Europe, early in the twentieth century: a world adrift, a pulsating era of creativity and contradictions. The hot topics of the day - terrorism and globalisation, immigration, consumerism, the lack of moral values and rivalling superpowers - could make one forget that it is a century ago that this era vanished in the trenches of the Somme, of Ypres, and of Passchendaele. Or did it? The closer one looks, the more this world seems like ours: feminism and quantum thedory, atonal music and democratisation, mass communication and commercial branding, genetics, state-sponsored genocide, colonialism, consumerism and racism, radioactivity and psychoanalysis are all terms first used during this period.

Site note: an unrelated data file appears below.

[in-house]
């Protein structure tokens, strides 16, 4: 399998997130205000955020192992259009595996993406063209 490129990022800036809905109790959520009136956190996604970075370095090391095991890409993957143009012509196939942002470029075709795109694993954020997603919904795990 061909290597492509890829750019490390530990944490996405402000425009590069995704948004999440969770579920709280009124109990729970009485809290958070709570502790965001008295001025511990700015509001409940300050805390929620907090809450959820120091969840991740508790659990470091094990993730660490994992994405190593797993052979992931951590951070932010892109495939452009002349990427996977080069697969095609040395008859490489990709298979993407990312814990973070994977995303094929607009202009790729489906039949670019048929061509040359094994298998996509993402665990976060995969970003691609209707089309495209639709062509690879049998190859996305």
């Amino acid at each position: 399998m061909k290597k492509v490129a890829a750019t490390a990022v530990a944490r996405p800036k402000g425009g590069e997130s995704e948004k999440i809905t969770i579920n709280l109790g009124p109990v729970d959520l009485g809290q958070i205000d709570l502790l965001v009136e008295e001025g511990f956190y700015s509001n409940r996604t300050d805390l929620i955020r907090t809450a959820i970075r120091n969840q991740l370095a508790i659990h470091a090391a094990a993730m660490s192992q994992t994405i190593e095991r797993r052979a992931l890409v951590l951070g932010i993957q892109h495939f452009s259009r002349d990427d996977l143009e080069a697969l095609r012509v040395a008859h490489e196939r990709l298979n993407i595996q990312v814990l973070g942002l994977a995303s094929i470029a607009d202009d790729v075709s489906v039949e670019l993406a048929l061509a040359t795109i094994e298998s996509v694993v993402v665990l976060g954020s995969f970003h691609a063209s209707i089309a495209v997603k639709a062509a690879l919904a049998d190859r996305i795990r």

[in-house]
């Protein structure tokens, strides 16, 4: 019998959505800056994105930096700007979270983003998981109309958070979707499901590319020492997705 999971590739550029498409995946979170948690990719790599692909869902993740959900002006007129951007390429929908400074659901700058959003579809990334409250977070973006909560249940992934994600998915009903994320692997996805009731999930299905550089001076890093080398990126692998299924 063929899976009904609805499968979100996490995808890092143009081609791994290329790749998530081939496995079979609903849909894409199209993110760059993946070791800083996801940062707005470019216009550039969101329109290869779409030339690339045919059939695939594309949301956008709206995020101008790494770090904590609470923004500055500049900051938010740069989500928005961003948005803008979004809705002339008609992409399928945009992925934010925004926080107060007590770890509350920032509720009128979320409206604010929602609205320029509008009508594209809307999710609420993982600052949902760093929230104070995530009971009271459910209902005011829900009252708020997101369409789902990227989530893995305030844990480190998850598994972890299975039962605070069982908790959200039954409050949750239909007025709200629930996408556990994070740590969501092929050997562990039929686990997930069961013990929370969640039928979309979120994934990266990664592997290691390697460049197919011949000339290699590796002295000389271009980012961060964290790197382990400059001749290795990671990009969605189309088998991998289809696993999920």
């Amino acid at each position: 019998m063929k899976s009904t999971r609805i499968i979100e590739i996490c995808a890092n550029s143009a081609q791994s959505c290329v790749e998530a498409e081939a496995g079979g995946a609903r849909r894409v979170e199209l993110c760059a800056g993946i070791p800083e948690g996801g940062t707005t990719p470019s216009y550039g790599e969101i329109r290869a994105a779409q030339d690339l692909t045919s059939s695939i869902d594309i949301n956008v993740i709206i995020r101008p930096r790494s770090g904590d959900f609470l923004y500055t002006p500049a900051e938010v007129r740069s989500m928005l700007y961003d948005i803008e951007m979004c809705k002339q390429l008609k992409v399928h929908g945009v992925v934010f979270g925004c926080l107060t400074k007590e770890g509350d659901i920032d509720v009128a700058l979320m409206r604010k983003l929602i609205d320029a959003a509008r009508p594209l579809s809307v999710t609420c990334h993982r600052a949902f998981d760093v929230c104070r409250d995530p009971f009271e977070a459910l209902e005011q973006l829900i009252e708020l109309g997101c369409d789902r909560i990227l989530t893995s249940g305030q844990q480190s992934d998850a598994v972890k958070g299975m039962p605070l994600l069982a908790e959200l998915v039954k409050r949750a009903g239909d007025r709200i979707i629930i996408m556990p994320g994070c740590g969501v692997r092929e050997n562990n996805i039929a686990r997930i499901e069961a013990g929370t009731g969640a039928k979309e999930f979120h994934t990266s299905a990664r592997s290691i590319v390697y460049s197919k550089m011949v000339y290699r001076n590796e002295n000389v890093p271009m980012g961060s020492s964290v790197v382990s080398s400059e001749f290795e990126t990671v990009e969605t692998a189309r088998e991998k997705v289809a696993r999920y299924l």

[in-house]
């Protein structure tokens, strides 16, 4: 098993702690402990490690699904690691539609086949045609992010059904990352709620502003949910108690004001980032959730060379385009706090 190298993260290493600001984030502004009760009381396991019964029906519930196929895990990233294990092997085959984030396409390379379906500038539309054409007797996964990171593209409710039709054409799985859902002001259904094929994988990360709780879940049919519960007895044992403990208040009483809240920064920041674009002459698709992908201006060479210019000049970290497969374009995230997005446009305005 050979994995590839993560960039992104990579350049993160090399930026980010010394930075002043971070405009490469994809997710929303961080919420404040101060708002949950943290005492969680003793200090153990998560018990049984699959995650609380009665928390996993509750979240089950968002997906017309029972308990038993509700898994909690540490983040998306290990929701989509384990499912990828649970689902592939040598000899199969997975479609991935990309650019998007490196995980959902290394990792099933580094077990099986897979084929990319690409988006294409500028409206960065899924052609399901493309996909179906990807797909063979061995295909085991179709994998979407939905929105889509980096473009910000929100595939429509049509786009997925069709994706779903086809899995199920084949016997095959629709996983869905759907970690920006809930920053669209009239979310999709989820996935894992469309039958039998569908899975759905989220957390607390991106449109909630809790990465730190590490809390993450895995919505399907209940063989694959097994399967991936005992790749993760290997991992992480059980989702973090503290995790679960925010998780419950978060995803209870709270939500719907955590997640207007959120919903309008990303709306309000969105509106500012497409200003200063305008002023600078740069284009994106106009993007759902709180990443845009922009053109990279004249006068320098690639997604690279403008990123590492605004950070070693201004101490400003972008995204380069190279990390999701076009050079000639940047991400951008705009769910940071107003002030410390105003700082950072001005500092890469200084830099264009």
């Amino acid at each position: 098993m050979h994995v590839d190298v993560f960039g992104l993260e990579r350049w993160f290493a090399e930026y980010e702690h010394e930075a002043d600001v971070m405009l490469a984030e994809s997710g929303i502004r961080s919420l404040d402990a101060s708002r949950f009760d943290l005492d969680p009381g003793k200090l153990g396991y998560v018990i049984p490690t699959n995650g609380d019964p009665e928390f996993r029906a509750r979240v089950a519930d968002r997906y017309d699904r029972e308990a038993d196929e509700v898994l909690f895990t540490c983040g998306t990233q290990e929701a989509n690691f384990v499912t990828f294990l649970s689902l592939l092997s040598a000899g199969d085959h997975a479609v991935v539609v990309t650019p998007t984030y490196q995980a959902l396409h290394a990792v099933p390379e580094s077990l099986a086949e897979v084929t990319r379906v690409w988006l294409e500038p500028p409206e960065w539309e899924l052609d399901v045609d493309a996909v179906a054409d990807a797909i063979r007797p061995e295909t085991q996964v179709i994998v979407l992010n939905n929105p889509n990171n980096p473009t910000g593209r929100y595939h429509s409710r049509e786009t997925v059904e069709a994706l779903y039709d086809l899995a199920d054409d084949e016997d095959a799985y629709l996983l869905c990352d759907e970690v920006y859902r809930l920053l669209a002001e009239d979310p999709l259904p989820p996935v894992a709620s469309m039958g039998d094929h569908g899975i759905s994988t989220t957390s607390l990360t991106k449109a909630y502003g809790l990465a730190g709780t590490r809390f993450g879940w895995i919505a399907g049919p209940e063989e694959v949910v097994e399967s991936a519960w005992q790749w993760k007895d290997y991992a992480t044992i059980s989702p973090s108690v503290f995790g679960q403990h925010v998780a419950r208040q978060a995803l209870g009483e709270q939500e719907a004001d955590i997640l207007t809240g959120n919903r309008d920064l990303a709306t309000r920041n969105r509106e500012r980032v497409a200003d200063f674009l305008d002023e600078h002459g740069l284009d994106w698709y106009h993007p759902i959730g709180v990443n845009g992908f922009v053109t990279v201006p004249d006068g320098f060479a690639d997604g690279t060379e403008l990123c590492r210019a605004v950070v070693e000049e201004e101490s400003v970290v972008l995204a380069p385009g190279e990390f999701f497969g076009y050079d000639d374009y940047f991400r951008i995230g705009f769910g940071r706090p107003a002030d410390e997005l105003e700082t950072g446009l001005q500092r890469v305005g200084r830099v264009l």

This was a time radically unlike the Victorian era that preceded it, a time in which old certainties broke down and many people lost their bearings. At the heart of this vibrant Europe, was a contradiction that would cause its collapse: the new, modern world of mass production, urban life, technological warfare and a rapidly growing working class was still ruled by men - Kaiser Wilhelm, Tsar Nicolas II, and the Austro-Hungarian Emperor Francis Joseph among them - who thought in the chivalric and paternalistic categories of earlier generations, prefering the image of dashing cavalry officers to the prosaic slaughter of the machine gun, and national mythology to political cohesion and democracy. The eventual scope of the catastrophe often obscures the fact that the great cultural divide in Europe's history lies before 1914. This book will bring to life the immediacy of the lives and issues of this fascinating and flawed period.